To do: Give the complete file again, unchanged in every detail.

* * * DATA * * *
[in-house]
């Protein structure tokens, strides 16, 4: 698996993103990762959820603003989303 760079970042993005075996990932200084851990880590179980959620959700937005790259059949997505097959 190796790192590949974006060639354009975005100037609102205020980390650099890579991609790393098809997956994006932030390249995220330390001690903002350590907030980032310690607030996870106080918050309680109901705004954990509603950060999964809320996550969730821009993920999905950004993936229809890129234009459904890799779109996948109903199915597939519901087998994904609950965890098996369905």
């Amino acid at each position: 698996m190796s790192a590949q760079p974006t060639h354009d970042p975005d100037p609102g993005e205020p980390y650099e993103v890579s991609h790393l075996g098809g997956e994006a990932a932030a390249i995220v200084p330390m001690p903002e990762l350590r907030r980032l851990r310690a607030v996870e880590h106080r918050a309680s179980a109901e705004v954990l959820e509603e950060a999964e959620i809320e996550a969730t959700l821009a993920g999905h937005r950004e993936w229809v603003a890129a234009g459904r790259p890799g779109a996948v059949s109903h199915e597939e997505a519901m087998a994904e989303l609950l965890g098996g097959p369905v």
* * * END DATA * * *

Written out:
[in-house]
């Protein structure tokens, strides 16, 4: 698996993103990762959820603003989303 760079970042993005075996990932200084851990880590179980959620959700937005790259059949997505097959 190796790192590949974006060639354009975005100037609102205020980390650099890579991609790393098809997956994006932030390249995220330390001690903002350590907030980032310690607030996870106080918050309680109901705004954990509603950060999964809320996550969730821009993920999905950004993936229809890129234009459904890799779109996948109903199915597939519901087998994904609950965890098996369905």
């Amino acid at each position: 698996m190796s790192a590949q760079p974006t060639h354009d970042p975005d100037p609102g993005e205020p980390y650099e993103v890579s991609h790393l075996g098809g997956e994006a990932a932030a390249i995220v200084p330390m001690p903002e990762l350590r907030r980032l851990r310690a607030v996870e880590h106080r918050a309680s179980a109901e705004v954990l959820e509603e950060a999964e959620i809320e996550a969730t959700l821009a993920g999905h937005r950004e993936w229809v603003a890129a234009g459904r790259p890799g779109a996948v059949s109903h199915e597939e997505a519901m087998a994904e989303l609950l965890g098996g097959p369905v």